PCRG publications 2005

February 15, 2013
WDG

Bush, M.B., Hansen, B.C.S., Rodbell, D.T., Seltzer, G.O., Young, K.R., Leon, B., Abbott, M.B., Silman, M.R. & Gosling, W.D. (2005) A 17,000-year history of Andean climate and vegetation change from Laguna de Chochos, Peru. Journal of Quaternary Science, 20, 703-714

Gosling, W.D. & Bush, M.B. (2005) A biogeographic comment on Wüster et al. (2005): Tracing an invasion: Landbridges, refugia, and the phylogeography of the neotropical rattlesnake (serpentes: Viperidae: Crotalus durissus). Molecular Ecology, 14, 3615-3617

Gosling, W.D., Mayle, F.E., Tate, N.J. & Killeen, T. (2005) Modern pollen-rain characteristics of tall terra firme moist evergreen forest, southern Amazonia. Quaternary Research, 64, 284-297

Hanselman, J.A., Gosling, W.D., Ralph, G.M. & Bush, M.B. (2005) Contrasting histories of MIS 5e and the Holocene from Lake Titicaca (Bolivia/Peru). Journal of Quaternary Science, 20, 663-670

Vegetation development in an Amazonian peatland

February 12, 2013
WDG

K.H. Roucoux, I.T. Lawson, T.D. Jones, T.R. Baker, E.N. Honorio Coronado, W.D. Gosling, O. Lahteenoja (2013) Vegetation development in an Amazonian peatland Palaeogeography, Palaeoclimatology, Palaeoecology 374: 242-255. DOI: 10.1016/j.palaeo.2013.01.023

Two studentships avaliable

January 9, 2013
WDG

Two NERC algorithm funded PhD studentships are currently available with the PCRG. The projects are focused on understanding past environmental change in west tropical Africa and Amazonian-Andean Ecuador. Both projects will involve field work and build on on-going research within the lab.

Closing date 31/01/2013

Fieldwork in 2012 near Papallacta (Ecuador).

One project will work on samples collected during fieldwork in 2012 near Papallacta (Ecuador).

Further project details and how to apply below…
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A research expedition in Peru, the land of the Paddington Bear

August 2, 2012
Bryan

English: Paddington Bear at Paddington Station

I whish I could start with “ Once upon a time…” because that would be the easiest way to begin this paragraph (or a paper). Besides, to some extend, “Once upon a time” can be appropriate because this is a story related to the OLD friends of the Paddington Bear. By that, I mean a story about the mega fauna in South America.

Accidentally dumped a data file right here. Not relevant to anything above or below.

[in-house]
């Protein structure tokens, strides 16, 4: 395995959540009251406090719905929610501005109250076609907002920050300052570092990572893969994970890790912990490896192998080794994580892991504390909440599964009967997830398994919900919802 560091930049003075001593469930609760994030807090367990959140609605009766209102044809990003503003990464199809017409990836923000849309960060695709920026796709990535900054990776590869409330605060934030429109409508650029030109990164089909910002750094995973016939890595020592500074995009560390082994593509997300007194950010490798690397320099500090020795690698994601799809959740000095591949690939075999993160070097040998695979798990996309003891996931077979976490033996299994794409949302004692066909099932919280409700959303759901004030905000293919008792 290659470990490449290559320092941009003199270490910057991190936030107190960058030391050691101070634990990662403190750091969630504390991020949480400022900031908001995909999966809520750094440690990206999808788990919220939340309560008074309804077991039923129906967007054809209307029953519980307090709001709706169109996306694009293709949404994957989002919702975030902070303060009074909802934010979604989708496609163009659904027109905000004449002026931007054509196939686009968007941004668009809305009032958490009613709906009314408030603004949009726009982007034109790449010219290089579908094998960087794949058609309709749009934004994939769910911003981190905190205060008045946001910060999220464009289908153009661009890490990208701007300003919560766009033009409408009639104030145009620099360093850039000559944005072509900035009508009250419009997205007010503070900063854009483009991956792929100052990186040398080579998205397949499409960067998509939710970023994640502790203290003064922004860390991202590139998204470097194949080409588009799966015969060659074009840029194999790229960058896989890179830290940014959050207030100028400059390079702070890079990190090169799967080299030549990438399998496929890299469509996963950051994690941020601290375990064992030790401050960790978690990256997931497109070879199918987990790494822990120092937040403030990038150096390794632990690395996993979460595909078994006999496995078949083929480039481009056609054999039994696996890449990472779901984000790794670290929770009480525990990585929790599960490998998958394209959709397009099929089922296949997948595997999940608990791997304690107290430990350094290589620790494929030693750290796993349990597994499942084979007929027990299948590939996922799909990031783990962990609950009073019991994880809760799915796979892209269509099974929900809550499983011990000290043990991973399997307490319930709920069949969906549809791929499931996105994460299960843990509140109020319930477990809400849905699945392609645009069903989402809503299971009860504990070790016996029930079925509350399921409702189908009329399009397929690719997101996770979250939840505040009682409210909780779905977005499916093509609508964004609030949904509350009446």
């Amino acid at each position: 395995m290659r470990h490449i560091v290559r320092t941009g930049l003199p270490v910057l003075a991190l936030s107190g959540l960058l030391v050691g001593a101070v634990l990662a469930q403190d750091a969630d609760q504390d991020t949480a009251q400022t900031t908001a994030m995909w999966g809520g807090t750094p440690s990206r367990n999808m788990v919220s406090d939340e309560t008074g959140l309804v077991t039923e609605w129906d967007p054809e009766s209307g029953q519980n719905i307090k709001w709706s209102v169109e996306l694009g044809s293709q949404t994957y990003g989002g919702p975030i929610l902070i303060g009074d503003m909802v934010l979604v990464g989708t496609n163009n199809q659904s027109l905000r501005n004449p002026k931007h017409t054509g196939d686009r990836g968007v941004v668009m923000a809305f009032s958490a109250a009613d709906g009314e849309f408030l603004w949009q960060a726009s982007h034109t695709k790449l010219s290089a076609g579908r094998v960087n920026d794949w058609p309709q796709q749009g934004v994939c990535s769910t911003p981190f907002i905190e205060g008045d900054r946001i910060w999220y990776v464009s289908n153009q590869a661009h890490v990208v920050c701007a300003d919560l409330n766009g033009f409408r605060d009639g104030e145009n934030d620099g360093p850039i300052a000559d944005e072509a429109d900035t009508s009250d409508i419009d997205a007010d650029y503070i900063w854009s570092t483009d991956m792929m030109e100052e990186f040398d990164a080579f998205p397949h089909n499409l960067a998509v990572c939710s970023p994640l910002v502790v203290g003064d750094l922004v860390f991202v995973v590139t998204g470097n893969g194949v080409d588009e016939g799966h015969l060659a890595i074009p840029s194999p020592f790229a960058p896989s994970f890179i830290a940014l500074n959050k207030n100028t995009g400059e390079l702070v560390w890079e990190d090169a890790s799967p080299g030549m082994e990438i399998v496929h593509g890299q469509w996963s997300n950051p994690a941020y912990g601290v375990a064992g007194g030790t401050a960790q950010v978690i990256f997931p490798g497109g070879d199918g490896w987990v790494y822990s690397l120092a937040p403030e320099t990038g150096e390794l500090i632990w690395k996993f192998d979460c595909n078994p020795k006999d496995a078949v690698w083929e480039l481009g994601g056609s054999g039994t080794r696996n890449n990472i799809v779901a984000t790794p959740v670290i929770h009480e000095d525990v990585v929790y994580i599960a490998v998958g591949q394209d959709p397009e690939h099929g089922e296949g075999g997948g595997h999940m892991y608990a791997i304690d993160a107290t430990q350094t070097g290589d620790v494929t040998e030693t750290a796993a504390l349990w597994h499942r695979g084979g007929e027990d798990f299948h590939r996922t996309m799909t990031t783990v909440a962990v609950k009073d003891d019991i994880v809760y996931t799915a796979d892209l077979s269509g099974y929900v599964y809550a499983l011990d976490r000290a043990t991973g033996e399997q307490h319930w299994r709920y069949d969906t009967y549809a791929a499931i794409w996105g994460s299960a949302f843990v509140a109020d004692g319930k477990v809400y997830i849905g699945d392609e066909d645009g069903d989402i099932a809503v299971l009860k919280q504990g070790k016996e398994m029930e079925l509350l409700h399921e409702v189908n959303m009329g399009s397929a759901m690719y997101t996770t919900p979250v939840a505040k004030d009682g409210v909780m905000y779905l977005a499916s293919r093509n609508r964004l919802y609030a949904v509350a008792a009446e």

I, Kobrina Olga, have drawn reconstruction on ...

Macrauchenia drawn by Kobrina Olga (Photo credit: Wikipedia)

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NERC Fellowship success

July 4, 2012
WDG

I am delighted to report that Dr Encarnacion Montoya Romo (currently of the Botanical Institute of Barcelona) has been awarded a NERC Fellowship to join the PCRG. The project is entitled “Evaluation of tropical forests sensitivity to past climate change” (FORSENS) and will examine environmental change at four study sites from different regions of the Neotropics: 1) Khomer Kotcha (Bolivia; 17oS, 4100 m above sea level [asl]) [1-3], 2) Consuelo (Peru, 13oS; 1400 m asl) [4-5], 3) Banos (Ecuador; 0oS, 4000 m asl), and 4) a new lowland site from Columbia/Ecuador to be collected during field work during the project.

The aim of the project is to explore the spatial and temporal consitance of tropical vegetation response to aridity (mid-Holocene dry period) and warming (last deglaciation). The project will use fossil pollen, chironomids, charcoal, non pollen palynomorphs and organic biomarkersto build up a comprehnsive picture of environmental change. The diversity of the project means we have a number of exciting partners, including: Steve Brooks (Natural History Museum), Prof. Mark Bush (Florida Tech),  Prof. Valenti Rull (Botanical Institute of Barcelona) and the Dr. Pauline Gulliver (NERC radicarbon facility).

The fellowship will commence in October 2012. Further information will appear on is blog and group website soon.

REFERENCES
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PCRG April & May

May 31, 2012
WDG

Time seemed to escape me in April so I have a lot of research group action to report in this post! Here are some highlights…

At The Open University (OU) the research students have all been busy (of course): Natalie presented her 3rd year talk at the CEPSAR student conference and attended a meeting in Durham, Lottie spent two weeks at University College London (Environmental Change Research Centre) learning to become a statistics guru studying the “Numerical Analysis of Biological and Environmental Data” course, while Hayley and Frazer have been writing up their first year probation reports ahead of their mini-vivas next month. Over in Florida Bryan submitted his first PhD paper and has headed off on field work in Peru; and most significantly… I am very pleased to report that Nikki successfully defended her PhD thesis! Congratulations Nikki!

Thinking of PhD I was also pleased to have the opportunity to welcome my PhD supervisor, Frank Mayle, to The OU to give a CEPSAR seminar last week. It was great to be able to show off the labs to Frank at last having promised to invite him down when I arrived at The OU in 2005! He gave a very interesting talk on new archaeological findings from beneath the rain-forest in the Amazon Basin.

Away from The OU a couple of weeks ago I was down at Charles Darwin House for the British Ecological Society meetings committee meeting! We were working on the program for the annual meeting in Birmingham during December this year and it is shaping up to be a very exciting event; keep up to date by following the BES on twitter (@BritishEcolSoc).

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